Forum OpenACS Q&A: Kill all Oracle queries on AOLserver client exit?
Incidentally, what is PostgreSQL's behavior in this case?
To actually stop the query from running, you can either find the
Oracle session with the runaway query and kill it with
alter system kill session 'SID,SERIAL#';",
or you can find the Oracle unix process handling the now-defunct
client (assuming you are not running Oracle MTS, of course), and kill
that process with "
Simply killing the Oracle process from the unix command line seems to work, and I suspect it is safe, but does anyone know for sure if it will always be safe? It is certainly simpler, so is there any reason to prefer the more complicated "alter system kill session ..." method?
If killing the Oracle process is always safe, then it might be a good
idea to have the
restart-aolserver script kill not only
the AOLserver process, but any Oracle processes which are children of
the AOLserver process. This would automatically kill all runaway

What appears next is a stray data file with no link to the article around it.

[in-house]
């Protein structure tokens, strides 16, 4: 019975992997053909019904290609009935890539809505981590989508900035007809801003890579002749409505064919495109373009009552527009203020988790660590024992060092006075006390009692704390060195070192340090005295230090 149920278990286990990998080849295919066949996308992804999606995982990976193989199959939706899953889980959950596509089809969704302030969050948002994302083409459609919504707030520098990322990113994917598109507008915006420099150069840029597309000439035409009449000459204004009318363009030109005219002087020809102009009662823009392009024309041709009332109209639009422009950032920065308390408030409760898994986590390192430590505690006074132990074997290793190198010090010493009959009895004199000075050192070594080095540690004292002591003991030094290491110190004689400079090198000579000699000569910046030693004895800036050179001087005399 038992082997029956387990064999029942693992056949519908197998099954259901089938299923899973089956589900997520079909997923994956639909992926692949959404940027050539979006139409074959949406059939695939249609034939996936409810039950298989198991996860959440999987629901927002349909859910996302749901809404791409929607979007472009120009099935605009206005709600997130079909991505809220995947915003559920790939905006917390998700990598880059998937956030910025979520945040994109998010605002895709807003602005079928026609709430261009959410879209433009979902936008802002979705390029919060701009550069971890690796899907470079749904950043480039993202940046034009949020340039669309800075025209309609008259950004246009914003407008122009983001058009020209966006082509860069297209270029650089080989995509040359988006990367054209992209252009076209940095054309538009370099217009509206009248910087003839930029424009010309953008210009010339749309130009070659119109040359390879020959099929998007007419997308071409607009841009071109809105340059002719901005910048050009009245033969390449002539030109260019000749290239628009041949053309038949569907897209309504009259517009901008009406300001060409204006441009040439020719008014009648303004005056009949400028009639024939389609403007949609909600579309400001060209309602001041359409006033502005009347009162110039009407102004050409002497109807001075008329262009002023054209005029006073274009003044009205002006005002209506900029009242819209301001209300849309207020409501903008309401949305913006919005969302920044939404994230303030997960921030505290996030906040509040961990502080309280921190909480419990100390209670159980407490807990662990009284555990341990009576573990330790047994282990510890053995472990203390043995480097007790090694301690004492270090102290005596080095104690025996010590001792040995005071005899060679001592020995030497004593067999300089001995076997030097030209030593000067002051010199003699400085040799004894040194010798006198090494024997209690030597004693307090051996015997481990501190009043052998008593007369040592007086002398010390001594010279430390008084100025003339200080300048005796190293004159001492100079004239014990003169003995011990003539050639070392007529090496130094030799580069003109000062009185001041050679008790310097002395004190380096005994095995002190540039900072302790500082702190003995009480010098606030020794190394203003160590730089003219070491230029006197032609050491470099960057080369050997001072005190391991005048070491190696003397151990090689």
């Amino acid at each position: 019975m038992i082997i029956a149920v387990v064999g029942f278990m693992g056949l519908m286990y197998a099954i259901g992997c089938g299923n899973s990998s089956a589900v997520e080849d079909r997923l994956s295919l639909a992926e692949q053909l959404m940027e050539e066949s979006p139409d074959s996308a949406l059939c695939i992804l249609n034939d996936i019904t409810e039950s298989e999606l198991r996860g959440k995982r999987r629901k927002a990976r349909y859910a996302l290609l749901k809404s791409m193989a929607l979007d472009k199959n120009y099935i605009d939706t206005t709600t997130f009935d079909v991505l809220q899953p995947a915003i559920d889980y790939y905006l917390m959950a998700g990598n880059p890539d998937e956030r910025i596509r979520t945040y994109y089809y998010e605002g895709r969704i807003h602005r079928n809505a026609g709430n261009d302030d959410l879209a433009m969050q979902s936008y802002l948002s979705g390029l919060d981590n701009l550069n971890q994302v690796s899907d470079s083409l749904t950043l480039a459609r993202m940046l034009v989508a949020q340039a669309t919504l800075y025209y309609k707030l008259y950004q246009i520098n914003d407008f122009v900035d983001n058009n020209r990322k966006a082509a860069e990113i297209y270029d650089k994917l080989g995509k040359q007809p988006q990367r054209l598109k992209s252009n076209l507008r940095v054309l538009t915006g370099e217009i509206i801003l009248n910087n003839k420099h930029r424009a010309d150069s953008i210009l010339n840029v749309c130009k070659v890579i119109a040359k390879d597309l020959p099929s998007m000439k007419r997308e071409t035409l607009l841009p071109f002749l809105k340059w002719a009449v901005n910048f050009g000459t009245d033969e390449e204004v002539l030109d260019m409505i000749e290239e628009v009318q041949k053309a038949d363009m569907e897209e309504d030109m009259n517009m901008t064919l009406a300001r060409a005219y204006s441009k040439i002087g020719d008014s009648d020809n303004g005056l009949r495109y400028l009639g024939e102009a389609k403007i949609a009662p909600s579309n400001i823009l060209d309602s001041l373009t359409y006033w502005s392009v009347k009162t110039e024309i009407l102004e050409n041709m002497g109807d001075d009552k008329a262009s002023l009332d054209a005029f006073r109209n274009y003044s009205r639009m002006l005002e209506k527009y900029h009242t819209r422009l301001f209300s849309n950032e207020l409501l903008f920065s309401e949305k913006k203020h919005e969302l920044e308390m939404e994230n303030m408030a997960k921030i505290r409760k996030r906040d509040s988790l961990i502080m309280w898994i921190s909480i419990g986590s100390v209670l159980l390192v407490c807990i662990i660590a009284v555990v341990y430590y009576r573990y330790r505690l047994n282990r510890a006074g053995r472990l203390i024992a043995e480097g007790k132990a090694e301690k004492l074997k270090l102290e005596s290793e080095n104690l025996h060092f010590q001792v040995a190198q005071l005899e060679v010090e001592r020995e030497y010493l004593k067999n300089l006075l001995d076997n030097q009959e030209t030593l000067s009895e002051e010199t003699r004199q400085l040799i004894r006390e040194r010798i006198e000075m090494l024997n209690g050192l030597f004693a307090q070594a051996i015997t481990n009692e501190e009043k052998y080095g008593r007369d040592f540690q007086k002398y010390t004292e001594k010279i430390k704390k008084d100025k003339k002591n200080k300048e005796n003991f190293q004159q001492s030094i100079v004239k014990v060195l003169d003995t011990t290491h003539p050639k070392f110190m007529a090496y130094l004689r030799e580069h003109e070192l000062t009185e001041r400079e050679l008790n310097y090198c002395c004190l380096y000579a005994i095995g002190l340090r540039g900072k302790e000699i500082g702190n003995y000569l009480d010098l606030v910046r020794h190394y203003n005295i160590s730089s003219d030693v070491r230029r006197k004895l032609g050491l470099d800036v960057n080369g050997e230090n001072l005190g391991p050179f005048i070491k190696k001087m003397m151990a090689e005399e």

queries when AOLserver is restarted. Has anyone tried this?
Alternately, if you're connecting to Oracle over Net8, you can add
sqlnet.expire_time = 5
which should tell Oracle to check every 5 minutes that the client is
still connected, and kill the session of the client is gone. That
sounds useful, although I haven't tried that yet. Also, it definitely
won't wory for Bequeath Oracle connections, only Net8. Anyone used
this before? How well has it worked for you? E.g., any problems with
it wrongly killing a connection because of some transient network
In general, how have people here handled this "runaway Oracle query" problem? One of these methods above, or something different? I'm interested in you're experiences, for better or worse.
One of the background processes (smon?) looks out for abnormally terminated processes and then cleans up the mess left behind (locks, allocated blocks with half-filled transaction data, etc). Doing the "alter system" stuff lets oracle clean that stuff up directly (presumably using information associated in the oracle process that's running the session) They're probably equivalent, with the alter sytem taking less time / fewer resources. Plus you never know if there's some race condition lurking in the oracle software that'll get triggered with the oracle process going away suddently.
personally I prefer to alter system to slaughter first, and then resort to the kill program if that doesn't work / things are in dire straits.
Why not let Oracle handle thoses things ?